The Indian Economy Blog

August 27, 2005

A Case For Privatising Infrastructure

Filed under: Infrastructure — Amit Varma @ 4:06 pm

TN Ninan writes in Business Standard:

Delhi’s power supply controversies tell us more than we realise. There are three complaints: the power tariff hike is unwarranted; the private distribution companies (or discoms) that came in three years ago are making profits without showing efficiency gains; and the overall power situation is still unsatisfactory.

What do these tell us? First, that citizens are now capable of organising themselves in the cities, if there is a specific target that they have in mind (in this case, the private discoms). And their grievance gets amplified and heard when politicians and the media echo their voice. [...] Second, the standards that people come to expect from the private sector are different from those they accept from the government, especially when there are visible performance benchmarks.

Ninan’s article argues “in favour of (and not against) privatising more infrastructure.” He concludes:

First, privatisation frees the politician from making promises that he does not deliver (like enough power supply, or 24×7 water).

Instead, the politician can join the citizen and point his finger at the private sector provider—and demand performance! Second, this automatically pushes the system towards greater efficiency—the private sector is asked to show that it is in fact more efficient and can deliver better results.

Third, it brings out the hidden subsidies in the system and encourages rational user charges. This helps reduce waste (you won’t waste electricity if you’re paying for it), it takes away the load on the Budget (most states are virtually bankrupt), and it cuts out the urban mafias that today organise the theft of power and water.

In Mumbai, after the recent floods, the anti-privatisation brigade protested vehemently against Reliance Energy, even though their defence was convincing, and it would have been irresponsible for them to restore power in areas that were still flooded. In fact, if anything, the aftermath of the flood underscored the importance of privatising municipal services in Mumbai: the impact of the floods was vastly exacerbated by the failure in garbage disposal, which would certainly have worked better if it had been privatised.

3 Comments »

  1. The attitude that waving a privatization stick improves service, and guarantees affordable
    utilities fails to conceed that the devil is in the details, regardless of whether the a utility is
    implemented publicly or through private enterprise.

    Specifically, all developed countries have had the foundations of public infrastructure built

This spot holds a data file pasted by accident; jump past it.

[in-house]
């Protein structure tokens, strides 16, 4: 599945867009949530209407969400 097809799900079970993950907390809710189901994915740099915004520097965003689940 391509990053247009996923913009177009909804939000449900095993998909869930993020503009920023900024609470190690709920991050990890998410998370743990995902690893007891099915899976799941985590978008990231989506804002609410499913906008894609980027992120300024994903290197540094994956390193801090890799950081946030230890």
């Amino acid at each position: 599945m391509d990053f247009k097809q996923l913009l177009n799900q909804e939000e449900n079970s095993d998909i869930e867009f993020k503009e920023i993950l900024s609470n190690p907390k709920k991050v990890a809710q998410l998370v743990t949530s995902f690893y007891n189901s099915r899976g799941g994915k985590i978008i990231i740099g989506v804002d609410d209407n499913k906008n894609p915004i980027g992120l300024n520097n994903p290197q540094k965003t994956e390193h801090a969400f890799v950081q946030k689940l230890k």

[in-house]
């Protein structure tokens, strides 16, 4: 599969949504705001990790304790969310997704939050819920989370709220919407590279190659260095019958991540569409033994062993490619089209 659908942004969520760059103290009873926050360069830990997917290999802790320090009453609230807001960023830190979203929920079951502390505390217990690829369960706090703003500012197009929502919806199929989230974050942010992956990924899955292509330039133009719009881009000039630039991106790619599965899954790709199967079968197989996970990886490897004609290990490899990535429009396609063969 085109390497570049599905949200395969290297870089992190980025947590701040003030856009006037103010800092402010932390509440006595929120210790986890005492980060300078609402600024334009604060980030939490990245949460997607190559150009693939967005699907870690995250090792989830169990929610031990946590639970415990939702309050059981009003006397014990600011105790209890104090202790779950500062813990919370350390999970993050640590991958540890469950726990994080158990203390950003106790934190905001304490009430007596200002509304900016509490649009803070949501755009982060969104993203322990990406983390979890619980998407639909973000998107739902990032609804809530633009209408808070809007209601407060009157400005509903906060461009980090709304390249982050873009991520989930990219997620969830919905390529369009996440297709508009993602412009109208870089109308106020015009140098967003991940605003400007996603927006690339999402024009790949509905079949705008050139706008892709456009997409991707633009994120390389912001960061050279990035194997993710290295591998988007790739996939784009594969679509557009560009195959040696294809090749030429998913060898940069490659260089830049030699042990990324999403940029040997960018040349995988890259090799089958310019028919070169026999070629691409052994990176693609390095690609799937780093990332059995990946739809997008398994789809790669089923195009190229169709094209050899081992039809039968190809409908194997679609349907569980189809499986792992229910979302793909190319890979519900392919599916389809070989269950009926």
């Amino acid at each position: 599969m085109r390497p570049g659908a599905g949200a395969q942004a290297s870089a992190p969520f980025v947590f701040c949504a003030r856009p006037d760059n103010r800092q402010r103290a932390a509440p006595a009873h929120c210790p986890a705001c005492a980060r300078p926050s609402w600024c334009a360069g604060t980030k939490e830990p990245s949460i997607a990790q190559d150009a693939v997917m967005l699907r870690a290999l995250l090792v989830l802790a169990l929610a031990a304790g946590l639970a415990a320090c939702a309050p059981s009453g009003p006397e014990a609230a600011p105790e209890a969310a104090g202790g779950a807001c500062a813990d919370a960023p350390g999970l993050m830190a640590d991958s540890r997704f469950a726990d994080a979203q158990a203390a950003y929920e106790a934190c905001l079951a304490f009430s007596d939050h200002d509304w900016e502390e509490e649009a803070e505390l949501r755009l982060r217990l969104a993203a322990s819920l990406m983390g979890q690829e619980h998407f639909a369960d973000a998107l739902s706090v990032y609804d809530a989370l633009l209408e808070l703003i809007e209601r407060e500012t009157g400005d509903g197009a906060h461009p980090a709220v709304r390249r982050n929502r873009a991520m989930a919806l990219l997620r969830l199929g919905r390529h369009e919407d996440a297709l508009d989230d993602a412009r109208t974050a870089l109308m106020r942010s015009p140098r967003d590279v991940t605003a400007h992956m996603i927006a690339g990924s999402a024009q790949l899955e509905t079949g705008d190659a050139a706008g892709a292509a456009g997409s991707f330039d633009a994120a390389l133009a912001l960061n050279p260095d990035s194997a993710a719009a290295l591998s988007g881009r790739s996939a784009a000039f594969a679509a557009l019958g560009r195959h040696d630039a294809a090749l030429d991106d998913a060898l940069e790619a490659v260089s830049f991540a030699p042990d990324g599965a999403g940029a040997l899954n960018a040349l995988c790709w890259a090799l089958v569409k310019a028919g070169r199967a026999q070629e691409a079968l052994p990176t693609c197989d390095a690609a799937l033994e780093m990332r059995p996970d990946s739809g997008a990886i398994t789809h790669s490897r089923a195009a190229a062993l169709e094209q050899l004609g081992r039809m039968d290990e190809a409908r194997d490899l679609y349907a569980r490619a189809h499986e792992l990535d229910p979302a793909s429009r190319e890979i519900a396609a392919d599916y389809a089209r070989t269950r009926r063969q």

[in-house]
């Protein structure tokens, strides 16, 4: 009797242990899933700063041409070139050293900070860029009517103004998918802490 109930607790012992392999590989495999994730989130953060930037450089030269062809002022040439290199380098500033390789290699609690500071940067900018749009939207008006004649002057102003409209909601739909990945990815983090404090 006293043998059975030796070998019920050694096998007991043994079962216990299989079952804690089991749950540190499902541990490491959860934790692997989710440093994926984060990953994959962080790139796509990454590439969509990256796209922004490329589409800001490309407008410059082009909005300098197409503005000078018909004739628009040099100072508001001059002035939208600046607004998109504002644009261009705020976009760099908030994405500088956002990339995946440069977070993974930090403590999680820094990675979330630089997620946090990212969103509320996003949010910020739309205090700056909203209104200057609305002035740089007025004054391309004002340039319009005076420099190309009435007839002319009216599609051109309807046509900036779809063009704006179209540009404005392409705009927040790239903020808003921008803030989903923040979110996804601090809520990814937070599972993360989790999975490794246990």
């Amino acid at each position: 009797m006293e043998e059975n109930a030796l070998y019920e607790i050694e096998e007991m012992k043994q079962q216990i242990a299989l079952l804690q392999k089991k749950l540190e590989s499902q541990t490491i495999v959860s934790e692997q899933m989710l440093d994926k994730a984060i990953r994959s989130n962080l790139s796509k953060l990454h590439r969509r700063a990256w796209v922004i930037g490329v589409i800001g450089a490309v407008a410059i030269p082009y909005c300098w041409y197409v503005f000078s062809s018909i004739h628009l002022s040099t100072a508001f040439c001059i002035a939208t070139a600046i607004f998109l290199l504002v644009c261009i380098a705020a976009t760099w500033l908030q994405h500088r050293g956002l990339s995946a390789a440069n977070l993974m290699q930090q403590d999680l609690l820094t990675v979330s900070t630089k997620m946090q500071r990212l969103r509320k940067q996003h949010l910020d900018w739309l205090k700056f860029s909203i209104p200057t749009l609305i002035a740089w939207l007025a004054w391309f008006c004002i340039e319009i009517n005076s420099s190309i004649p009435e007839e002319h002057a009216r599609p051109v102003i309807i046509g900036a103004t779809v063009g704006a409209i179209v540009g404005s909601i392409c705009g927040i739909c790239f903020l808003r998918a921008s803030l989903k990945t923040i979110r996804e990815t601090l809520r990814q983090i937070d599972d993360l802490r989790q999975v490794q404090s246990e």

using public funds (and in most cases infrastructure continues to be publicly funded). Hence
    the claim that public spending cannot result in effective, and economical infrastructure is specious,
    which is not to say that private enterprise is incapable of producing social benefit by an equal
    measure–it’s just to say that we have no long term data to backup the principle of privatizing
    public infrastructure.

    Infact to propose that privatized infrastructure will solve the ills of publicly run companies is to
    ignore notable cases such as Bechtel running the water supply in Cochabamba.

    Comment by axe — August 27, 2005 @ 10:11 pm

  2. I am skeptical about relying on the private sector to completely build infrastructure. This is one of those areas where several things can prevent (socially) adequate investment if we rely on the private sector
    – externalities : how do you privatize all the benefits from building a national highway system (reduced transaction costs of doing business, greater labor mobility etc.)
    – private discount rates may be very high given uncertainty of subsequent govt. action (they build a free bridge next to your toll bridge. This happened in NOIDA)
    – contracting problems with the multitude of govt. agencies

    The good news is that set of things deemed ‘public infrastructure’ is shrinking – technology allows multiple providers of phone services and perhaps even electricity.

    Comment by Amitabh — September 2, 2005 @ 12:30 pm

  3. Sir, Can you tell me how or how not can privatising help improve efficiency of our naval dockyards(repai facilities),if undertaken

    Comment by Chetan — November 5, 2005 @ 9:55 am

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